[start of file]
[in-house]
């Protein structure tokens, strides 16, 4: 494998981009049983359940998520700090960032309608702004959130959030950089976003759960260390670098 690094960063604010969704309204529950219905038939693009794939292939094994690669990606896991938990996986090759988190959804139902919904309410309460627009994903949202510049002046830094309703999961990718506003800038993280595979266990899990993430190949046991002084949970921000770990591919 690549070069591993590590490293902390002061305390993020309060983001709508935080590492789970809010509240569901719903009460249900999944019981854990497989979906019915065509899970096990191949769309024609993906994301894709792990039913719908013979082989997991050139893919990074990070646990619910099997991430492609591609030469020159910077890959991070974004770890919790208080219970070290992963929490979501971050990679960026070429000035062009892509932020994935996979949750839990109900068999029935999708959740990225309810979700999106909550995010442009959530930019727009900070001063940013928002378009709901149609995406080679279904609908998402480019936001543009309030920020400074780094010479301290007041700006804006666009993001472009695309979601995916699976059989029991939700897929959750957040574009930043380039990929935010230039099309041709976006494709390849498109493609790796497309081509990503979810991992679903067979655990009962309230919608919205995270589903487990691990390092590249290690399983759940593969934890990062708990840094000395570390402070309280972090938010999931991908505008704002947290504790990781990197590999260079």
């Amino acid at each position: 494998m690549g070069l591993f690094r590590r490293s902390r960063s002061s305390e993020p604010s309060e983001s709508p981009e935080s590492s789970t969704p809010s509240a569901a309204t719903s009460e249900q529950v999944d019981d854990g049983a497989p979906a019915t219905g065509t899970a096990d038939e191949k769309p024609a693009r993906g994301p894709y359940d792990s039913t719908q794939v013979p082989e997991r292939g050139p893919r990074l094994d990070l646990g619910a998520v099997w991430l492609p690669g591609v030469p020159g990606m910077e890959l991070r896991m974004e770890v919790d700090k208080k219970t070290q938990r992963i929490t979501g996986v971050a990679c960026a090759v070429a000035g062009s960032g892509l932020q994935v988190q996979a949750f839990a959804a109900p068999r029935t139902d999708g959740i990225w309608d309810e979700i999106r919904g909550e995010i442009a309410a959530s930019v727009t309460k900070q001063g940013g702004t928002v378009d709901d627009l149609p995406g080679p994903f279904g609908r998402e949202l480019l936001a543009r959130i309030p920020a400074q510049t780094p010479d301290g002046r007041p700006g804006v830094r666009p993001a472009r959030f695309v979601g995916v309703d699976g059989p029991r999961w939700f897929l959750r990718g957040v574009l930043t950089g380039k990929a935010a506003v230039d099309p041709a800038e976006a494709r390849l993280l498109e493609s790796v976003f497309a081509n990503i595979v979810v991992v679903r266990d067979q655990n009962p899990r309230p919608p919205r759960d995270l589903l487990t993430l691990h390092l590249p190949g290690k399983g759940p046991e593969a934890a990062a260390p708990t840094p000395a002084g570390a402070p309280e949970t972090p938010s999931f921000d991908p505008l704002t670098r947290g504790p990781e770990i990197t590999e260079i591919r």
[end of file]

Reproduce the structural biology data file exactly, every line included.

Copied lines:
[in-house]
């Protein structure tokens, strides 16, 4: 494998981009049983359940998520700090960032309608702004959130959030950089976003759960260390670098 690094960063604010969704309204529950219905038939693009794939292939094994690669990606896991938990996986090759988190959804139902919904309410309460627009994903949202510049002046830094309703999961990718506003800038993280595979266990899990993430190949046991002084949970921000770990591919 690549070069591993590590490293902390002061305390993020309060983001709508935080590492789970809010509240569901719903009460249900999944019981854990497989979906019915065509899970096990191949769309024609993906994301894709792990039913719908013979082989997991050139893919990074990070646990619910099997991430492609591609030469020159910077890959991070974004770890919790208080219970070290992963929490979501971050990679960026070429000035062009892509932020994935996979949750839990109900068999029935999708959740990225309810979700999106909550995010442009959530930019727009900070001063940013928002378009709901149609995406080679279904609908998402480019936001543009309030920020400074780094010479301290007041700006804006666009993001472009695309979601995916699976059989029991939700897929959750957040574009930043380039990929935010230039099309041709976006494709390849498109493609790796497309081509990503979810991992679903067979655990009962309230919608919205995270589903487990691990390092590249290690399983759940593969934890990062708990840094000395570390402070309280972090938010999931991908505008704002947290504790990781990197590999260079």
């Amino acid at each position: 494998m690549g070069l591993f690094r590590r490293s902390r960063s002061s305390e993020p604010s309060e983001s709508p981009e935080s590492s789970t969704p809010s509240a569901a309204t719903s009460e249900q529950v999944d019981d854990g049983a497989p979906a019915t219905g065509t899970a096990d038939e191949k769309p024609a693009r993906g994301p894709y359940d792990s039913t719908q794939v013979p082989e997991r292939g050139p893919r990074l094994d990070l646990g619910a998520v099997w991430l492609p690669g591609v030469p020159g990606m910077e890959l991070r896991m974004e770890v919790d700090k208080k219970t070290q938990r992963i929490t979501g996986v971050a990679c960026a090759v070429a000035g062009s960032g892509l932020q994935v988190q996979a949750f839990a959804a109900p068999r029935t139902d999708g959740i990225w309608d309810e979700i999106r919904g909550e995010i442009a309410a959530s930019v727009t309460k900070q001063g940013g702004t928002v378009d709901d627009l149609p995406g080679p994903f279904g609908r998402e949202l480019l936001a543009r959130i309030p920020a400074q510049t780094p010479d301290g002046r007041p700006g804006v830094r666009p993001a472009r959030f695309v979601g995916v309703d699976g059989p029991r999961w939700f897929l959750r990718g957040v574009l930043t950089g380039k990929a935010a506003v230039d099309p041709a800038e976006a494709r390849l993280l498109e493609s790796v976003f497309a081509n990503i595979v979810v991992v679903r266990d067979q655990n009962p899990r309230p919608p919205r759960d995270l589903l487990t993430l691990h390092l590249p190949g290690k399983g759940p046991e593969a934890a990062a260390p708990t840094p000395a002084g570390a402070p309280e949970t972090p938010s999931f921000d991908p505008l704002t670098r947290g504790p990781e770990i990197t590999e260079i591919r």